After a ban on the student union elections in 1992, response had dipped. Student elections in Maharashtra were banned after National Students Union of India (NSUI) candidate Owen D’Souza was murdered during the Mithibai College class representatives’ elections. “However, now with the announcement that the elections will be held again, we are a bit hopeful,” said Ovhal, who added that the ABVP members are a floating population, hence, an accurate figure is not known. “In the ’90s, we had around 90,000 members. This is when elections were legal,” said Ovhal.
While the current students’ union in Mumbai is ruled by MNS’s student wing MNVS and Shiv Sena’s Yuva Sena, ABVP, NSUI, the Congress’s students wings have an upper hand in competing in a university students’ union election as the bodies existed in the ’90s.
'I've to clear my image'
On Friday, ABVP held one of its most successful press conferences in connection with Vemula’s suicide at the Mumbai Press Club. Susheel Kumar, one of the workers of ABVP in Hyderabad, whose name has cropped up in the list of suspects for abetting Vemula’s suicide, spoke about how the organisation is being framed in the case.
Q. Why has ABVP taken so long to come out with their counterview?
A. I was shocked after the incident and had locked myself in a room. I cannot tell you how many times I have read his suicide letter. Everybody was blaming me for it on Facebook. It was very difficult to deal with death of a friend, no matter our differences. We are requesting a judicial probe in the incident.
Susheel Kumar ABVP Hyderabad’s member
Q. Any pressure from the ABVP higher-ups?
A. No, but I want to put the facts in front of people. The issue should not be politicised the way it is being done.
We need to know what really drove Vemula to take such a drastic step. I am not a political person. I want to complete my PhD in linguistics and begin my career in academics. Of course, I have to clear my image too.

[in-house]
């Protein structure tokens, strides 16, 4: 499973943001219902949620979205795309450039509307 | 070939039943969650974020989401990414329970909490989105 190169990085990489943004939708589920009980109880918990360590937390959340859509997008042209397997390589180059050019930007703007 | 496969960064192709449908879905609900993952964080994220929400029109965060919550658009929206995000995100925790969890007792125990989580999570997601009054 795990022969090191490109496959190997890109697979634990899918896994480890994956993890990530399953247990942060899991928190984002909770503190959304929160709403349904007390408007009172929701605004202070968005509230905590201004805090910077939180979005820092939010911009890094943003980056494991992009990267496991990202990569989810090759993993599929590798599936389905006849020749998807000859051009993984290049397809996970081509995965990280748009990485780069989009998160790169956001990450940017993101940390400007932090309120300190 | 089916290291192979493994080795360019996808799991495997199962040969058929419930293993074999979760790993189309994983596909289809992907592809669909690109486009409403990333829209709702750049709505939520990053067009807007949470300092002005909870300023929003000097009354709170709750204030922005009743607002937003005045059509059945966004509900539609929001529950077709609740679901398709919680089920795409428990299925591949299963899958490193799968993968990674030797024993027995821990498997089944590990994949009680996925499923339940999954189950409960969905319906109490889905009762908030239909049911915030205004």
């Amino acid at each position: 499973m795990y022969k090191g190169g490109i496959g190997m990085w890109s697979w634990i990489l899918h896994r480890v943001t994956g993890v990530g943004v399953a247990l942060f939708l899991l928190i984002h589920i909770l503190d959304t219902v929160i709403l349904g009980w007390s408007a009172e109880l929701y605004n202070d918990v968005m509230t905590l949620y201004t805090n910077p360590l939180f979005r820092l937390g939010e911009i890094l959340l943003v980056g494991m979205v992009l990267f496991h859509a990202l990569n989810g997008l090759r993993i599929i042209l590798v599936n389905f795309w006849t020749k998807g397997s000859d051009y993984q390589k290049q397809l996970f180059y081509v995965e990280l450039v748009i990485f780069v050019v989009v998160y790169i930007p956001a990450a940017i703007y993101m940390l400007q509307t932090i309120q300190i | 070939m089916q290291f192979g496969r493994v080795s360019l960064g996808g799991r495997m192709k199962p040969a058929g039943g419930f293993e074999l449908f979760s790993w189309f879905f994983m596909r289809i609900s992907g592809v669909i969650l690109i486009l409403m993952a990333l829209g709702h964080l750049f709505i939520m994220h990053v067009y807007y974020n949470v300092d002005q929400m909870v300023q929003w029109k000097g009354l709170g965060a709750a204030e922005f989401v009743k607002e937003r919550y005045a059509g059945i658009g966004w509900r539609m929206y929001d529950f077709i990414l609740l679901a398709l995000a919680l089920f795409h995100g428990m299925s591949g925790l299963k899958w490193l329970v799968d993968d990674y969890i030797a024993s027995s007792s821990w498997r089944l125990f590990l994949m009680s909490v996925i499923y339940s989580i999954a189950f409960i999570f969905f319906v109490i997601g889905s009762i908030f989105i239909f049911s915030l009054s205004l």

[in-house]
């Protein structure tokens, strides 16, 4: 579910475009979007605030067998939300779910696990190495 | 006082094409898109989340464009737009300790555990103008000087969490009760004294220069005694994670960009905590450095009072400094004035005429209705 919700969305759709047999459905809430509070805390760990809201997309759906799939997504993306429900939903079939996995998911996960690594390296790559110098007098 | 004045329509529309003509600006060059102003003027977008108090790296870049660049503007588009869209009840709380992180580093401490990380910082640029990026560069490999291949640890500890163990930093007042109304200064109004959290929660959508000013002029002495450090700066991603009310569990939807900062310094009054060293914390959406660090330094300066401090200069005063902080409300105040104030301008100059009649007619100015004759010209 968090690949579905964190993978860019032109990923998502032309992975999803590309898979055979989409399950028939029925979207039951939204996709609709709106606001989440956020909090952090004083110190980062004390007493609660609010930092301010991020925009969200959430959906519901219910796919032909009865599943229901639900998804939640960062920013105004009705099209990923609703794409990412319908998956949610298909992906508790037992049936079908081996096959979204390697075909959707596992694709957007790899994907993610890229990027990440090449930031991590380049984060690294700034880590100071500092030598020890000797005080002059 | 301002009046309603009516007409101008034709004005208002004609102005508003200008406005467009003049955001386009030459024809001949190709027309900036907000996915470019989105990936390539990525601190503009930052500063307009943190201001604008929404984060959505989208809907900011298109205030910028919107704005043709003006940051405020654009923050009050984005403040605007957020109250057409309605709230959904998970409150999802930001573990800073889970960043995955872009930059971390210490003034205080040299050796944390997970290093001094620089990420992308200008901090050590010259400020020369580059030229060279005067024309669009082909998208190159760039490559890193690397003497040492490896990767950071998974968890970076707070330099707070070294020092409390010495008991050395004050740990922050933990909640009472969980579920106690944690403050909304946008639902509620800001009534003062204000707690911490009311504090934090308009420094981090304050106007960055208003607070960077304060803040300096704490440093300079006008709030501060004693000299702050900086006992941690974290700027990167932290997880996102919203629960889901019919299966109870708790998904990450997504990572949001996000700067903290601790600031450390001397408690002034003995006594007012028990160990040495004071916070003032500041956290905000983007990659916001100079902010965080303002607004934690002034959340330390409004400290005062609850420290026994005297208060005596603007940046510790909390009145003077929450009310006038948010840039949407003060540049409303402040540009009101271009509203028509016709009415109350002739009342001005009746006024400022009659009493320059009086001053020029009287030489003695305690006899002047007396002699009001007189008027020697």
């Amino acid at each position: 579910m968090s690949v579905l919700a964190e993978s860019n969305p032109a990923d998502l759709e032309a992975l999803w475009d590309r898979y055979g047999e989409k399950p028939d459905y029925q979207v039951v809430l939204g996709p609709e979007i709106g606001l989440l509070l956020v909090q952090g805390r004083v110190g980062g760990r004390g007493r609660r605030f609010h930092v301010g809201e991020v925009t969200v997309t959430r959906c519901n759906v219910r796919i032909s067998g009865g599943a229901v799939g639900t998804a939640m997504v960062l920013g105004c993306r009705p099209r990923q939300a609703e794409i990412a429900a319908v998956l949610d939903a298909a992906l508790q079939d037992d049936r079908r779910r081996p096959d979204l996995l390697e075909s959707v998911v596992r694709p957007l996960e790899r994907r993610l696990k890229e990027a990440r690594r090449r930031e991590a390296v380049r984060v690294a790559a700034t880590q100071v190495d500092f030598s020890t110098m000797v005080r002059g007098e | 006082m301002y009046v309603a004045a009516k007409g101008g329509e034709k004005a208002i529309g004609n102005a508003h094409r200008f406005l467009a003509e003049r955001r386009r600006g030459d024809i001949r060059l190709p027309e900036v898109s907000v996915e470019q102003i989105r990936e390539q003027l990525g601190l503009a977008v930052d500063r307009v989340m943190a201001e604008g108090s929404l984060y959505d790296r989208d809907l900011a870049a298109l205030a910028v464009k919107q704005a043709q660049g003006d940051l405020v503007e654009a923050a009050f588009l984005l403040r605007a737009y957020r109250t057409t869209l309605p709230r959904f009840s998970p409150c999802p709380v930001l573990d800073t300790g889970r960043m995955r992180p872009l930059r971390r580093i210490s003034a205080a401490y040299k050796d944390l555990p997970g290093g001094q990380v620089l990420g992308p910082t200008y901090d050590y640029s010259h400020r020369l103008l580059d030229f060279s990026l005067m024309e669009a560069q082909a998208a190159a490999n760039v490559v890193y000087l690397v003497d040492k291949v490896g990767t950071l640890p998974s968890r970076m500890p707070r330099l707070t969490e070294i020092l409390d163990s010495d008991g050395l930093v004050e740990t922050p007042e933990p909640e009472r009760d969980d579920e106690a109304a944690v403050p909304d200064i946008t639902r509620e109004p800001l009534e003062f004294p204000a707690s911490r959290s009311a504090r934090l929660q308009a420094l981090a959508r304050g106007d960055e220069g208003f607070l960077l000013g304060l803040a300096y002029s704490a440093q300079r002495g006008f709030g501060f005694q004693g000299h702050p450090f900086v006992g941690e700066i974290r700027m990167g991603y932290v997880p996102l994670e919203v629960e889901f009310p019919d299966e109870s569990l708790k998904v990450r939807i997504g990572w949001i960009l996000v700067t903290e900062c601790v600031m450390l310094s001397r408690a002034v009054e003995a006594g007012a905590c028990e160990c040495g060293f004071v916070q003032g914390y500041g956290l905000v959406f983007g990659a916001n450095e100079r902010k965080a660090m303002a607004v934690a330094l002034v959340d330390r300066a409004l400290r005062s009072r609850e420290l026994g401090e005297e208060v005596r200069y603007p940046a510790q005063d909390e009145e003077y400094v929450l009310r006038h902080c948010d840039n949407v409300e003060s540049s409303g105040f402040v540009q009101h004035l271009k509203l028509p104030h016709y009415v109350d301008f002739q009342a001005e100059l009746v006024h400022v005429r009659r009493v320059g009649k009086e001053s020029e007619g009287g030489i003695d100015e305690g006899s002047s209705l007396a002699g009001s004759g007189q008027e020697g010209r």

Q. What about your academics right now?
A. In this academic year, I have not been able to focus on my studies at all. I am severely tensed in the current scenario; as politics is not the choice of career field for me. I want to get back to academics.
Q. Question have been raised over your story about being assaulted by Ambedkar Students Association (ASA), and that the medical documents are instead of appendicitis surgery.
A. Yes, it was an appendicitis surgery, but it had to be done urgently after injuries from assault aggravated it.
Q. ASA has alleged that ABVP disrupted the screening of documentary ‘Muzaffarnagar Abhi Baki hai’ on the HCU campus.
A. We did not disrupt the screening.. There are different students groups active on campuses with differences of ideologies. SFI had organised a successful campaign of ‘kiss of love’ that we were not able to counter. Scuffles between student groups are normal
Q. Wasn’t it a political intervention when Bandaru Dattatreya wrote to MHRD to intervene in the matter regarding assault on you?
A. It was an attempt to approach the ruling government seeking to resolve the issues that the varsity authorities couldn’t solve. In his letters to MHRD, Dattatray only reported assaults on campus and asked MHRD to take cognisance of. He did not call any specific students union antisocial. With this issue, all political parties are conducting rallies on the campus.